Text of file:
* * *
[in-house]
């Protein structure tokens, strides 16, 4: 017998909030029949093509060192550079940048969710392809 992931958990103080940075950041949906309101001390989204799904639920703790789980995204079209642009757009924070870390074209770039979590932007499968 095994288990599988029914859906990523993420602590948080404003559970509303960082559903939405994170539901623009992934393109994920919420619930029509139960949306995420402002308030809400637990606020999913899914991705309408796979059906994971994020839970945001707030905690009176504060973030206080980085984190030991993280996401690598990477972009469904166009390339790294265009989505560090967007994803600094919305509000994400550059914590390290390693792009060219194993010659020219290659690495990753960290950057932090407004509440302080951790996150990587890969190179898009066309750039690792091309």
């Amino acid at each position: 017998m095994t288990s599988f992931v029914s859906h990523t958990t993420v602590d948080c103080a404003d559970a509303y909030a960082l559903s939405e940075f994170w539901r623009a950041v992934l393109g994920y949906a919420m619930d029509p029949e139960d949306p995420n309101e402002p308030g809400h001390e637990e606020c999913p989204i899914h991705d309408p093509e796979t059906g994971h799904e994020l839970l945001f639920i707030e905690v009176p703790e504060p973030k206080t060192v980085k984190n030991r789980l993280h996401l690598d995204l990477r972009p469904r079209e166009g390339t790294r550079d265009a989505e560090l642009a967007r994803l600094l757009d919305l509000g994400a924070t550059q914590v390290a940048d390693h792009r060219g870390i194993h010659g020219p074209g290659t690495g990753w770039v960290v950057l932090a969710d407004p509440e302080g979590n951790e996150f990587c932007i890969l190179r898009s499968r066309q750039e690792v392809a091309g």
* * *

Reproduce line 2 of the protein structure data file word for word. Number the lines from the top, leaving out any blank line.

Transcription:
């Protein structure tokens, strides 16, 4: 017998909030029949093509060192550079940048969710392809 992931958990103080940075950041949906309101001390989204799904639920703790789980995204079209642009757009924070870390074209770039979590932007499968 095994288990599988029914859906990523993420602590948080404003559970509303960082559903939405994170539901623009992934393109994920919420619930029509139960949306995420402002308030809400637990606020999913899914991705309408796979059906994971994020839970945001707030905690009176504060973030206080980085984190030991993280996401690598990477972009469904166009390339790294265009989505560090967007994803600094919305509000994400550059914590390290390693792009060219194993010659020219290659690495990753960290950057932090407004509440302080951790996150990587890969190179898009066309750039690792091309």